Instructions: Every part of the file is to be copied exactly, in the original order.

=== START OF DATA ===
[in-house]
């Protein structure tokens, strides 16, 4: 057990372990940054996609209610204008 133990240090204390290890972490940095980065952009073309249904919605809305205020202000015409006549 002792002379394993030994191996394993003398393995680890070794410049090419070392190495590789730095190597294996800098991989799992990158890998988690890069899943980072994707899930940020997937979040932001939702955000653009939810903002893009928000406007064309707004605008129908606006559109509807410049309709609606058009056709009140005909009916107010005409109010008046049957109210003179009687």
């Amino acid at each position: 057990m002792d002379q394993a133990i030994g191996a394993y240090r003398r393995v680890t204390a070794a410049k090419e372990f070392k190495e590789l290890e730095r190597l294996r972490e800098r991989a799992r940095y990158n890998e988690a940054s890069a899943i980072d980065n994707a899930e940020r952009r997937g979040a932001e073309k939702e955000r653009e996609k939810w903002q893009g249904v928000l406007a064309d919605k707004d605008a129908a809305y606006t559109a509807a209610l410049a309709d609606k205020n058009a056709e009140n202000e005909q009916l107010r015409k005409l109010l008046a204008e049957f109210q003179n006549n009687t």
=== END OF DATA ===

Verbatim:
[in-house]
């Protein structure tokens, strides 16, 4: 057990372990940054996609209610204008 133990240090204390290890972490940095980065952009073309249904919605809305205020202000015409006549 002792002379394993030994191996394993003398393995680890070794410049090419070392190495590789730095190597294996800098991989799992990158890998988690890069899943980072994707899930940020997937979040932001939702955000653009939810903002893009928000406007064309707004605008129908606006559109509807410049309709609606058009056709009140005909009916107010005409109010008046049957109210003179009687």
């Amino acid at each position: 057990m002792d002379q394993a133990i030994g191996a394993y240090r003398r393995v680890t204390a070794a410049k090419e372990f070392k190495e590789l290890e730095r190597l294996r972490e800098r991989a799992r940095y990158n890998e988690a940054s890069a899943i980072d980065n994707a899930e940020r952009r997937g979040a932001e073309k939702e955000r653009e996609k939810w903002q893009g249904v928000l406007a064309d919605k707004d605008a129908a809305y606006t559109a509807a209610l410049a309709d609606k205020n058009a056709e009140n202000e005909q009916l107010r015409k005409l109010l008046a204008e049957f109210q003179n006549n009687t």